A Long-Range View of Parenting a Gifted Child      

       Maybe teachers, pediatricians, and others who you look to for wisdom in your life won't tell you that your smart, intense, and energetic child will always be a "handful" at times. But this exciting and daunting reality is true. And so the sooner you develop a set of strategies to deal with your precocious child the better!
       When I talk to parents about developing strategies to deal with their gifted son or daughter, I always think back on my now-adult children's childhood struggles and triumphs. And I remind myself that their little quirky behaviors are still apparent in their adult lives. I am still being the mother of my gifted kids. Thank goodness they are still compassionate, bright, curious and intense.
       I often wonder do moms and dads who seek out my advice care about my ramblings about my adult children? Do they wish I would stay focused on their child's issues? But in the end of my musings, I always agree with myself. Some aspects of giftedness such as emotional intensity and passion vs. despair live on way past the teenage years. Parents seeking my advice deserve to have the insight of my lifetime of experiences watching gifted kids grow up. Parents deserve to understand the reality of raising a gifted child. You definitely need to prepare yourself for the roller coaster aspect of dealing with a gifted kid.
       So if you know that you are confronting a parenting problem that is long-standing does this knowledge and wisdom help? It should ground the parent into developing long-range strategies, not just looking for easy answers. Investing in understanding and applying the following ideas will help you to be a more effective parent.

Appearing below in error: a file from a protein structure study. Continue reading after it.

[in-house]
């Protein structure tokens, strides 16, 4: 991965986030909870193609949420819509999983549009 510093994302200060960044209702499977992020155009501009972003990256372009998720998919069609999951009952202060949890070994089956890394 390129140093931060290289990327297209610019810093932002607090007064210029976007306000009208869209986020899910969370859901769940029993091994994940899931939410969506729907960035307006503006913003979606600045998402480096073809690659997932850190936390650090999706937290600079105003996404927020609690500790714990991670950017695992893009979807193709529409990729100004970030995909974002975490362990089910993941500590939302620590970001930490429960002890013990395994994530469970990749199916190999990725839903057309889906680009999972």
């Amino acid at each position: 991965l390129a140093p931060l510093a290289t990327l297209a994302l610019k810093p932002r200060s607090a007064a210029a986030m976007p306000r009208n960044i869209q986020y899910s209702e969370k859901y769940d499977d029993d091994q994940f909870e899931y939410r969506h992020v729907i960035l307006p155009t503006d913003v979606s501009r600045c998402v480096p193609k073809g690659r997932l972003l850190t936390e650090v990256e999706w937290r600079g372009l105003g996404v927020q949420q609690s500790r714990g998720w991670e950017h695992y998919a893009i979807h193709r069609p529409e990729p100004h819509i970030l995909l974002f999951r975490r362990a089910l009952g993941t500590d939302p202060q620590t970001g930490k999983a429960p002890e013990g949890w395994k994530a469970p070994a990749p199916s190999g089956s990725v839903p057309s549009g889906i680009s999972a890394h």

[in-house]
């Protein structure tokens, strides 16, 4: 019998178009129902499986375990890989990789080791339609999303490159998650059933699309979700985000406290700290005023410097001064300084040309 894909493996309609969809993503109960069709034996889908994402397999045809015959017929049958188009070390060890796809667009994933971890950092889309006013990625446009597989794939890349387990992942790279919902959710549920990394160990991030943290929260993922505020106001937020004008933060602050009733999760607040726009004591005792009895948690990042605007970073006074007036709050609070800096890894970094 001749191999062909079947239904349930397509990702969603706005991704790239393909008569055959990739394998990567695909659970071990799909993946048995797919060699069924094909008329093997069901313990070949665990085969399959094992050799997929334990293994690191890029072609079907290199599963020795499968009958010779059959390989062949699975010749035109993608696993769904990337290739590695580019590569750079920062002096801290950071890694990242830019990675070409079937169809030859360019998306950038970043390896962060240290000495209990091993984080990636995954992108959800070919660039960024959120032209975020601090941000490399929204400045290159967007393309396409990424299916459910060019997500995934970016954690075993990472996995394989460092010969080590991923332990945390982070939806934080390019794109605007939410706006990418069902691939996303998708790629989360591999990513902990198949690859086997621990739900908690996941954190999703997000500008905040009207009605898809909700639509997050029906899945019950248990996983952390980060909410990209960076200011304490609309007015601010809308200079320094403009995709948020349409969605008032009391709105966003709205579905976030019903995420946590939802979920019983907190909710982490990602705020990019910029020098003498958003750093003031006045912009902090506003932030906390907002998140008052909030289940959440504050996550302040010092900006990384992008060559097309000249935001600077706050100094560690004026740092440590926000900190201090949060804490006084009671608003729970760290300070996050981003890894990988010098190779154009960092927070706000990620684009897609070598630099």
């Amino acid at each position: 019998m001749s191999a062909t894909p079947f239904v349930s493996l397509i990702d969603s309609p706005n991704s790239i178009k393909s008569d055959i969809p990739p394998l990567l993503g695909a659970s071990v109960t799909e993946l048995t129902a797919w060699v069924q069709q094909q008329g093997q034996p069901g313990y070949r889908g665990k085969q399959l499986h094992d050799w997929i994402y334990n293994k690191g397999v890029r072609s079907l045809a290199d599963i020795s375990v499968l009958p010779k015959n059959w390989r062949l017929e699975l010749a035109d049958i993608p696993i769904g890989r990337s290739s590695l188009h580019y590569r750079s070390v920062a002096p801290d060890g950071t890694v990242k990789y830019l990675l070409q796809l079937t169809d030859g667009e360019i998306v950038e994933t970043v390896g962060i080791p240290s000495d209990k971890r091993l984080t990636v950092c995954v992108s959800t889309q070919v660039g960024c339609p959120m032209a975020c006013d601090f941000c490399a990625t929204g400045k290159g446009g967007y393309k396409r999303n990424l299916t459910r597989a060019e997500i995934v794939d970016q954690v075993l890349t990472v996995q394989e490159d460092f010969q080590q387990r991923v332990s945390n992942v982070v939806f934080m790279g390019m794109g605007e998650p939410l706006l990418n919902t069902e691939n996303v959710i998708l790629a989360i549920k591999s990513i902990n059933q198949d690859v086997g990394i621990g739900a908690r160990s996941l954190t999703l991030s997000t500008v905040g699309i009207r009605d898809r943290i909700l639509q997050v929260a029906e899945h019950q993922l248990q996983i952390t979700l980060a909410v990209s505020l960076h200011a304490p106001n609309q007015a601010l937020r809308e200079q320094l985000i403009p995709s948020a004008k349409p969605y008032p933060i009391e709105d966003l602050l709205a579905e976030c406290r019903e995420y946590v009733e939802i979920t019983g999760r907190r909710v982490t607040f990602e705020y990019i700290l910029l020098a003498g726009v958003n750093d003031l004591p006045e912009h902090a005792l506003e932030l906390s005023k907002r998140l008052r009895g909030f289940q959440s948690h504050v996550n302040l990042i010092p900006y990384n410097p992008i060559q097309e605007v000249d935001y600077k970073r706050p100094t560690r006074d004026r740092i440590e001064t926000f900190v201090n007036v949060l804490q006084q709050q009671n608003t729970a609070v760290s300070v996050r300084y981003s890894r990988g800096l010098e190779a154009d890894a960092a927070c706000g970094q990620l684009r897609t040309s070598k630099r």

1. Stop wishing that your gifted child will just be normal because it is impossible. Intense children need a different owner's manual than children who are less intense by nature.
       2. Accept that you will need advice on how to advocate for your child with experts who work specifically with gifted children.
       3. Understand your child's strengths and challenges, and work on both aspects of their development. For example, if your child reads easily but has problems making friends, keep up on the reading but help your child find their peer group.
       4. Gifted children are perfectionistic and will use their astute problem-solving capabilities to get their way. Manipulative behaviors are often used to avoid confronting their fear of failure. Be wise and just set limits on their infuriating attempts to avoid their inner demons.
       5. There is no one-size-fits-all school for gifted children. Anyone who is advertising this platitude is surely going to have difficulty with your child.